One area where signs have grown to play an important role, even in traditional plan designs, has been with the installation of brand-specific product displays as visual cues in key areas of the store to attract attention. While this approach dates back to the World’s Fairs of the 19th century, in recent years companies have realized the importance of making these displays central to the customer experience. For example, early in its history, Ikea broke away from traditional store-planning methods with a format that combined practices from showrooms, supermarkets, and warehouses. The signs were revolutionary, adopting graphic approaches and typography from transportation facilities like airports and train stations and applying them to a retail environment.
Another major innovation is the use of a hierarchy of signs and displays that visually break the store into components—from large departments to specific product brands. While this trend started in smaller stores with vertical spaces like convenience stores and pharmacies, it has slowly become a key strategy in apparel and houseware stores today. For example, Topshop has employed a large toolkit of visual elements to support wayfinding including a hierarchy of illuminated elements such as neon icon signs, directories, and product displays.
Another significant trend in store planning is the ‘store-in-a-store’ strategy, where a major brand represents its products by creating mini pavilions or entire sections with their own branding, fixtures, and displays. While this approach has been used heavily in department stores for some time, it is now common in a variety of retail and non-retail environments—from banks to restaurants and airports.
Experience design plays a dominant role in store planning and retail wayfinding methodologies. The term was first used in B. Joseph Pine II’s and James H. Gilmore’s 1999 book, The Experience Economy, to explain how companies have transformed from simply creating products and services to packaging experiences for customers. Today, dozens of business and design consultancies specialize in experience design, and their methods have completely transformed retail environments and store planning.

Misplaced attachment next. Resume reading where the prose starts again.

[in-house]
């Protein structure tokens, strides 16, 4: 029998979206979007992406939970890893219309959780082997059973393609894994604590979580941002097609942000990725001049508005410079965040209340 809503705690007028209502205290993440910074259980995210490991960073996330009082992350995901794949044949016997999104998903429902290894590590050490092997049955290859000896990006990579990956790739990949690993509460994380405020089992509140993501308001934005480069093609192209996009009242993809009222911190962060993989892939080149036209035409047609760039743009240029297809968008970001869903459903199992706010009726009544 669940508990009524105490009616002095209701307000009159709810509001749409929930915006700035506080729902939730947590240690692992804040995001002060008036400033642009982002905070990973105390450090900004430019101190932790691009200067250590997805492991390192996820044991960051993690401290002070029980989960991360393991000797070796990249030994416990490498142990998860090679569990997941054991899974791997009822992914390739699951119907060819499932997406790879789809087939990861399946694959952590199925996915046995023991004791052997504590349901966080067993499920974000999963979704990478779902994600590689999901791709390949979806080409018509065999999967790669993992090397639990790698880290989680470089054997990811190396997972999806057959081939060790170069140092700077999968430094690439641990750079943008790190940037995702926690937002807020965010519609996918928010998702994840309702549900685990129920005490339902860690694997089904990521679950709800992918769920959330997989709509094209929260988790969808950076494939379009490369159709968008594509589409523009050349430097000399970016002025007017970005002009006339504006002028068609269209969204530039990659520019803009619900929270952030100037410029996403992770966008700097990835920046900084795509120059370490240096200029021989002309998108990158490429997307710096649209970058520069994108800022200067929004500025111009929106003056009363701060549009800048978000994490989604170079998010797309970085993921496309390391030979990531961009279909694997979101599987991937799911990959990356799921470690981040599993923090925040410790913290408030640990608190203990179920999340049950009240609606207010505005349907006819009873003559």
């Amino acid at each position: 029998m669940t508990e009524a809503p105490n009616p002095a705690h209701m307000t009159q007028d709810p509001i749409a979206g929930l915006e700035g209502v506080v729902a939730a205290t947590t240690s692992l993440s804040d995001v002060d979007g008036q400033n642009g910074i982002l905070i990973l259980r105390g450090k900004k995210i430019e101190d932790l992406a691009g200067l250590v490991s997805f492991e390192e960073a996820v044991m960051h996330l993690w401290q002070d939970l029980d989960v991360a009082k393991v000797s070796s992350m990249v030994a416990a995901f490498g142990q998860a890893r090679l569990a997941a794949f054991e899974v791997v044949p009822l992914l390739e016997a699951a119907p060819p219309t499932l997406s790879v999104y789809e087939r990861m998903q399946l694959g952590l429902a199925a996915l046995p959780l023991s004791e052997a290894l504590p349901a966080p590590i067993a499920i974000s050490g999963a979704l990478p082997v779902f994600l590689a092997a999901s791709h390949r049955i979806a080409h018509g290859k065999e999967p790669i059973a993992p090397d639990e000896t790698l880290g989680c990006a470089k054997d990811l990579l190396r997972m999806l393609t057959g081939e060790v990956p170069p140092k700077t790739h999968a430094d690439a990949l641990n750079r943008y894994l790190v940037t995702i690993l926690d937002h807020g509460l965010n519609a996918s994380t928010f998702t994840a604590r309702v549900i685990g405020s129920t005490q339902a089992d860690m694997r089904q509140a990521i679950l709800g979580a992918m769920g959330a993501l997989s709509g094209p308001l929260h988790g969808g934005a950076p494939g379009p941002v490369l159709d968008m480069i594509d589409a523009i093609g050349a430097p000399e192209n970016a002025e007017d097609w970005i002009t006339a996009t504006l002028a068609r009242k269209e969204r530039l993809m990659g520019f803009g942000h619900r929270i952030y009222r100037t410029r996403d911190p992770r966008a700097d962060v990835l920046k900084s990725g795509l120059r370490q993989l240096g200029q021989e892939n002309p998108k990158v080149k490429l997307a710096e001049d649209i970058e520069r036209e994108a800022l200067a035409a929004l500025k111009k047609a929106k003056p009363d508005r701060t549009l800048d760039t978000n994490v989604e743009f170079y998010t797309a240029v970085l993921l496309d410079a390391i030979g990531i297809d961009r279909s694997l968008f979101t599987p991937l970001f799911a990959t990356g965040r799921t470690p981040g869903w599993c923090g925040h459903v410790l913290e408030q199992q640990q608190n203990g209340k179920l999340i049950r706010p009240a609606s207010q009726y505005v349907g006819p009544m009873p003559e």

One specific area where experience design has had an enormous impact is reinforcing consistency between the wayfinding hierarchy of physical stores and websites, marketing materials, and signs. Reinforcing a consistent brand nomenclature and terminology across mediums is a core strategy for retailers looking to improve their brand image. For example, Walmart went through a complete renovation some years ago based on an experience analysis by Lippincott, a creative consultancy, which analyzed and improved the brand experience across mediums. Several improvements were made, including the design of interior sales signs and website formatting, which ensured these elements worked in conjunction to create an immersive shopping experience. These modifications proved successful, resulting in a seven per cent increase in store traffic among higher-income customers.